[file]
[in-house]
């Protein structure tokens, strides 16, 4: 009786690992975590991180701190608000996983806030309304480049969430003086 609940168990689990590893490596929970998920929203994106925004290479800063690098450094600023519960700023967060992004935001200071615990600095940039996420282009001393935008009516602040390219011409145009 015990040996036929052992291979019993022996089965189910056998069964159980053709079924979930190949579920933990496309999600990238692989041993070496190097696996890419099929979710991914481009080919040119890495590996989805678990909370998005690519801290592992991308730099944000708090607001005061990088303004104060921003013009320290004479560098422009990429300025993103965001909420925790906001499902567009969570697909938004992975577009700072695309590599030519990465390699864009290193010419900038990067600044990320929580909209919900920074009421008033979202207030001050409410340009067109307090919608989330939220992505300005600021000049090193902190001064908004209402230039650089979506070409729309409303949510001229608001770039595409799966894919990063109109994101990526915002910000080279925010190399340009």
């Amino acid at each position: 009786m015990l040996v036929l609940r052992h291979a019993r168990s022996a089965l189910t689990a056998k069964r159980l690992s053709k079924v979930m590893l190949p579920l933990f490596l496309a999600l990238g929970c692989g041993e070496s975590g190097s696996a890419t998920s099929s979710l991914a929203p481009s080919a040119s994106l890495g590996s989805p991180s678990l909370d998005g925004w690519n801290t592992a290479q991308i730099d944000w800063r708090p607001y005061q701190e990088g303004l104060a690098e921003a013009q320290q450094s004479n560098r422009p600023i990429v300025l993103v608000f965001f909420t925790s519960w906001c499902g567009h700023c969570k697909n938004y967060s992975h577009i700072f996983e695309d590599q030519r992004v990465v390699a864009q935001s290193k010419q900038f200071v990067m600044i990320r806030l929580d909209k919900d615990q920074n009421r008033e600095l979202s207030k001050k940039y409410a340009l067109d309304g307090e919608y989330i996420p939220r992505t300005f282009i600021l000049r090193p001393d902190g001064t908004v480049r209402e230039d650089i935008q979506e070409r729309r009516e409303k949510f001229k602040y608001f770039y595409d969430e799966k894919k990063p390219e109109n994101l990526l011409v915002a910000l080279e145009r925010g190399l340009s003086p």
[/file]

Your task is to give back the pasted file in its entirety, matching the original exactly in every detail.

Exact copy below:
[in-house]
């Protein structure tokens, strides 16, 4: 009786690992975590991180701190608000996983806030309304480049969430003086 609940168990689990590893490596929970998920929203994106925004290479800063690098450094600023519960700023967060992004935001200071615990600095940039996420282009001393935008009516602040390219011409145009 015990040996036929052992291979019993022996089965189910056998069964159980053709079924979930190949579920933990496309999600990238692989041993070496190097696996890419099929979710991914481009080919040119890495590996989805678990909370998005690519801290592992991308730099944000708090607001005061990088303004104060921003013009320290004479560098422009990429300025993103965001909420925790906001499902567009969570697909938004992975577009700072695309590599030519990465390699864009290193010419900038990067600044990320929580909209919900920074009421008033979202207030001050409410340009067109307090919608989330939220992505300005600021000049090193902190001064908004209402230039650089979506070409729309409303949510001229608001770039595409799966894919990063109109994101990526915002910000080279925010190399340009």
């Amino acid at each position: 009786m015990l040996v036929l609940r052992h291979a019993r168990s022996a089965l189910t689990a056998k069964r159980l690992s053709k079924v979930m590893l190949p579920l933990f490596l496309a999600l990238g929970c692989g041993e070496s975590g190097s696996a890419t998920s099929s979710l991914a929203p481009s080919a040119s994106l890495g590996s989805p991180s678990l909370d998005g925004w690519n801290t592992a290479q991308i730099d944000w800063r708090p607001y005061q701190e990088g303004l104060a690098e921003a013009q320290q450094s004479n560098r422009p600023i990429v300025l993103v608000f965001f909420t925790s519960w906001c499902g567009h700023c969570k697909n938004y967060s992975h577009i700072f996983e695309d590599q030519r992004v990465v390699a864009q935001s290193k010419q900038f200071v990067m600044i990320r806030l929580d909209k919900d615990q920074n009421r008033e600095l979202s207030k001050k940039y409410a340009l067109d309304g307090e919608y989330i996420p939220r992505t300005f282009i600021l000049r090193p001393d902190g001064t908004v480049r209402e230039d650089i935008q979506e070409r729309r009516e409303k949510f001229k602040y608001f770039y595409d969430e799966k894919k990063p390219e109109n994101l990526l011409v915002a910000l080279e145009r925010g190399l340009s003086p």